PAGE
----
On Thursday, Florida is scheduled to execute a notorious serial killer who targeted gay men on a murderous rampage in the 1990s.
Gary Ray Bowles’ criminal record is truly horrific. From March to November 1994, he drifted from one state to another, cruising gay hotspots for victims who he would then kill in scenes of excruciating violence. Known at the time as the “I-95 killer,” Bowles used stolen identities to evade the police for months before finally being captured, tried, and sentenced to death in 1996 and 1999.
Born in 1962, Bowles had a violent home life and ran away from home at the age of 14, becoming in his words “a hustler” who was sexually abused by men for cash. His first arrest for a violent offense came in 1982, when he brutally attacked his girlfriend, leaving her seriously injured. Sentenced to six years in prison, he served less than three.
After his release, Bowles moved from place to place, and was incarcerated again following the theft of an elderly woman’s purse. He eventually landed in Daytona Beach, and began a relationship with a woman while also resuming his sex work.
In later interviews, Bowles told investigators that he and his then-girlfriend conceived a child, but she obtained an abortion when she learned of his sex work. According to Bowles, he blamed gay men for the abortion and that led him to kill.
Whether or not that explanation is true may never be known. Bowles moved in with a 59-year-old man he met at a bar but reportedly longed for his former girlfriend. His new housemate insisted Bowles move past the relationship, and Bowles responded by brutally beating, slicing, and choking the man until he bled to death.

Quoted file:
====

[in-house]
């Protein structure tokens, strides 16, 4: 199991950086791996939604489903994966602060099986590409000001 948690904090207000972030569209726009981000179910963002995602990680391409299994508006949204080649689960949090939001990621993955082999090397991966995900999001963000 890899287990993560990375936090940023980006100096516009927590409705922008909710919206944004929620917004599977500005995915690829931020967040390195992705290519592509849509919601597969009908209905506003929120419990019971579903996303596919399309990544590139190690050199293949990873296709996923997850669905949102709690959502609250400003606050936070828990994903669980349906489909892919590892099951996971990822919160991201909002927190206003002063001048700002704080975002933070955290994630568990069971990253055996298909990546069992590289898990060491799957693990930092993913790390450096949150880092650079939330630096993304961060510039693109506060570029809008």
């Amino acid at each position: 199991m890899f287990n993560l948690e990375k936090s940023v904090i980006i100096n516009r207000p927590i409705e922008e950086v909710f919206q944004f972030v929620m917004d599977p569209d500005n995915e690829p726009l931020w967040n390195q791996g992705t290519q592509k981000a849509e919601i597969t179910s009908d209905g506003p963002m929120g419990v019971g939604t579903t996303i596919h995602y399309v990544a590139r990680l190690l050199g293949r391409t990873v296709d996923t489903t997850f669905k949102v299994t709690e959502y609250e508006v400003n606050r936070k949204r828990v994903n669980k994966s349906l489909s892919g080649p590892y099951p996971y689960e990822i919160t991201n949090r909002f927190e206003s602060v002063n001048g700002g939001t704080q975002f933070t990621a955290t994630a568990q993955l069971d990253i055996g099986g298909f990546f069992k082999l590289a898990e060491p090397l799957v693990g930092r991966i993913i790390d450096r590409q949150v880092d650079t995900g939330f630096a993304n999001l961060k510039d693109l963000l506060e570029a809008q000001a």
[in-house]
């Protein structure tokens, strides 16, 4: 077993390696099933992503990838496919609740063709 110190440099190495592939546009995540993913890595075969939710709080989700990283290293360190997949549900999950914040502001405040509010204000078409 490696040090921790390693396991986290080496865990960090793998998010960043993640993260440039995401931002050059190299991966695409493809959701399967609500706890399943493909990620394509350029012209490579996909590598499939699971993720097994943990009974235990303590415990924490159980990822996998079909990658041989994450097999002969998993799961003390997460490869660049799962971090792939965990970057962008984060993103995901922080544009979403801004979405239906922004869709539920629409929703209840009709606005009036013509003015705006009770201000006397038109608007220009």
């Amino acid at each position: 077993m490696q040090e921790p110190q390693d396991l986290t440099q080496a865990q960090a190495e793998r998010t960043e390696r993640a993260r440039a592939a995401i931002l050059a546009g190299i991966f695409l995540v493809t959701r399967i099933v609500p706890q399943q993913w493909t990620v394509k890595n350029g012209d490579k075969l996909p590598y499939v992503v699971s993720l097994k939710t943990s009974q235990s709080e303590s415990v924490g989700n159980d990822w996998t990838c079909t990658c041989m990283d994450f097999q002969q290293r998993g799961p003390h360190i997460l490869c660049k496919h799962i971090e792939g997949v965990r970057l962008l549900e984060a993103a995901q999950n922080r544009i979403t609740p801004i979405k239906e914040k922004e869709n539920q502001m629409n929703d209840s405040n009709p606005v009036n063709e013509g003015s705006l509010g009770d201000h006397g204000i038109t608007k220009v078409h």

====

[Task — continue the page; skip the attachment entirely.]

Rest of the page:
Bowles was anything but a criminal mastermind, leaving his parole papers behind at the scene. He evaded police by stealing the victim’s credit cards and car, and made his way to Washington, D.C. where he killed again.
That was followed by the murder of an elderly man in Savannah, and another man in Atlanta. Bowles stole more IDs during the spree, eluding capture for months before police eventually caught up with him in an office for day laborers; at the time, authorities only suspected him of only one of the killings.
Bowles quickly confessed to more, claiming he was tired of running. He pled guilty, through his death sentence was complicated by lengthy procedural wrangling by the state of Florida, where capital punishment faced legal challenges. Bowles’ attorneys also argued that he has an intellectual disability stemming from his own torturous childhood, but the 11th Circuit has not responded to their brief.
For the last 20 years, Bowles has been confined to a 6-by-9 foot cell. Unless there is a last-minute appeal in his case, Bowles’ life is likely to end this week.
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